In the remaining three weeks, political parties will fight on two fronts: to preserve existing voters and win over new, undecided voters.
According to the latest research, the latter category of voters makes up about 10% of the electorate, i.e. between 350,000 and 400,000. These are the people who are willing to vote but still undecided on who to vote for.
Vladimir Pejić, programme director of the Faktor Plus public survey agency, says that this year, there are fewer election lists but a record number of undecided voters.
“These are people who are well-versed in politics, closely follow current political events, are determined to vote but still don’t know who to vote for,” Pejić adds.
He goes on to say that their power is considerable, and both theoretically and practically they can influence the election outcome.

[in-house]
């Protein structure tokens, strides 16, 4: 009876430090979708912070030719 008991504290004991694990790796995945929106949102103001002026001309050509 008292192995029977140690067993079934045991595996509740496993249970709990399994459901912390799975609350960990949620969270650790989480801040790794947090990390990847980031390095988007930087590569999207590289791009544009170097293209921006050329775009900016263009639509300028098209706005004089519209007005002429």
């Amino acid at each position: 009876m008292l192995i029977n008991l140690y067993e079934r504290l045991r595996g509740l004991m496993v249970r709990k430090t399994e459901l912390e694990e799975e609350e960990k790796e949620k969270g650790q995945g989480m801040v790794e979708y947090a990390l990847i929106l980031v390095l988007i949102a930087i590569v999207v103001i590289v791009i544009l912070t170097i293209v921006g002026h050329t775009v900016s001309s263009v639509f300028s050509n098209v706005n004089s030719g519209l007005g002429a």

The State Election Commission has so far registered 17 election lists, while in the last elections, there were 19 altogether. Last year, a total of 3,810,559 voters, out of 6,502,307 registered in the electoral roll, voted.
“There have always been between 5 and 10 percent of apolitical people and those are the people you can’t win over by election campaigns. We have two types of abstainers – those who can’t come out to polls because they are ill or some other administrative problem and don’t who don’t vote on purpose as they are not interested in politics”, says Bojan Klačar from CeSID.
Early parliamentary, local and provincial elections in 2023 will be held on December 17th and analysts estimate that the biggest battle for votes will be waged in Belgrade.
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